Verizon and AT&T: The odd couple

Even with their decaying land-line businesses, the telecom rivals could see cash flow explode by becoming a benign duopoly.

By Jim Cramer Apr 1, 2011 9:30AM

thestreetthestreetVerizon (VZ) and AT&T (T) paid you to wait after all. These two old-line companies and vicious competitors have gained 41% and 26%, respectively, this year and are instrumental in the big run we've had in the Dow Jones Industrial Average ($INDU).


I have always liked these stocks as good dividend payers, but I have also felt that these companies could be growth stocks if they could stabilize their land-line businesses, because their wireless businesses are growing like mad.


What I didn't count on is that even with continued weakness in their land-line businesses, they would take the giant step toward profitability by becoming a benign duopoly.


I never thought there could be an end to the price cutting and the subsidizing of hardware, or the notion that they are just common carriers in a vicious price war.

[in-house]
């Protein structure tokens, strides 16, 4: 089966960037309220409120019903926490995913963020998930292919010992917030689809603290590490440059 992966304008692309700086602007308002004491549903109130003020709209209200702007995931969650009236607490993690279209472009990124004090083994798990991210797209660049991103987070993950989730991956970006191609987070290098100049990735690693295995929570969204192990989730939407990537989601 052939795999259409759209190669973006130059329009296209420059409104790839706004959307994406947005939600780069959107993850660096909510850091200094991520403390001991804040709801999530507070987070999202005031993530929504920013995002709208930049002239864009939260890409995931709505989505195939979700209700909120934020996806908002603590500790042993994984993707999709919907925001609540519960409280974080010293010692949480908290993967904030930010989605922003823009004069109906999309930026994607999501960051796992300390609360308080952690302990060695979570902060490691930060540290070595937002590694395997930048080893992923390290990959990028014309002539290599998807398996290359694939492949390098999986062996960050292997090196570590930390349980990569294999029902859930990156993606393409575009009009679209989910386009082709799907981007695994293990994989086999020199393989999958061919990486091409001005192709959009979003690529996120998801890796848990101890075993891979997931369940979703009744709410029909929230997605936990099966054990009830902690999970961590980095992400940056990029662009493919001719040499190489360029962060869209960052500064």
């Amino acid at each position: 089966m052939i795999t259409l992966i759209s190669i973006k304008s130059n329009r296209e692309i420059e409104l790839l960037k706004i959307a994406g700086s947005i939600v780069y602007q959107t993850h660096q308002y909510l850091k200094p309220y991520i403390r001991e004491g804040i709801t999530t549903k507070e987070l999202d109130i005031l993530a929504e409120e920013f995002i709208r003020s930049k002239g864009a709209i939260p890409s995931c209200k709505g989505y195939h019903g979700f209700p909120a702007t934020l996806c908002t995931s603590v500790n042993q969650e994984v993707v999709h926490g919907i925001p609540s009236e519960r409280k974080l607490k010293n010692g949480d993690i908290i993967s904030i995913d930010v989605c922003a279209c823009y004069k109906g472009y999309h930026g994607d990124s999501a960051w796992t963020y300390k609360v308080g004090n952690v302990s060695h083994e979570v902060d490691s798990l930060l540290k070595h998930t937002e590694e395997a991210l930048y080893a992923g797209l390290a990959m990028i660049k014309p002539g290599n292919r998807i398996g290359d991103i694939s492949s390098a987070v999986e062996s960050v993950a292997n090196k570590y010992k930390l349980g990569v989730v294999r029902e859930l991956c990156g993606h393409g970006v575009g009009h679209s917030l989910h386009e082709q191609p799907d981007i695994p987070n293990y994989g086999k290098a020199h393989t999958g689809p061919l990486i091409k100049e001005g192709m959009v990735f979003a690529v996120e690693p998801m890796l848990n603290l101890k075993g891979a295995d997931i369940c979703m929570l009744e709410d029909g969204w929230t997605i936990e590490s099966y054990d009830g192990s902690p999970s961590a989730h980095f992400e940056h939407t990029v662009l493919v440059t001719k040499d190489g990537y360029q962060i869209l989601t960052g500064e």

Now, with this transformative deal, the market is seeing through the protestations that there will be a benign, happy duopoly and recognizing that a potentially cash-starved Sprint (S) can't be a price cutter anymore.


I'm sure there will be concessions demanded by the Justice Department that could even help Sprint. But it doesn't matter, because Sprint is not well capitalized. But Deutsche Telecom was. It always threatened to spend a fortune in the United States, and that's why taking it out is so brilliant.


But here's the amazing thing: These two stocks are still cheap. Sure, they will have some big capital costs coming up for 4G. (We put out a good note about Verizon's spend with Juniper this morning for Action Alerts PLUS.) However, we know that if you can stop the heavy subsidies for Apple (AAPL) or demand that a Korean or a Finnish company take less per phone or, best of all, raise the price for heavy video use, the cash flow will explode.


And so will the dividends.


That means you have two stocks with yields north of 5% that can have higher yields without the stocks coming down -- the way that Cisco (CSCO) is doing it.

It's still a remarkable opportunity after this amazing run -- pretty much par for the course in this terrific market.


At the time of publication, Cramer was long AAPL.


Jim Cramer is co-founder and chairman of TheStreet. He contributes daily market commentary for TheStreet's sites and serves as an adviser to the company's CEO.


Follow Cramer's trades for his Charitable Trust.


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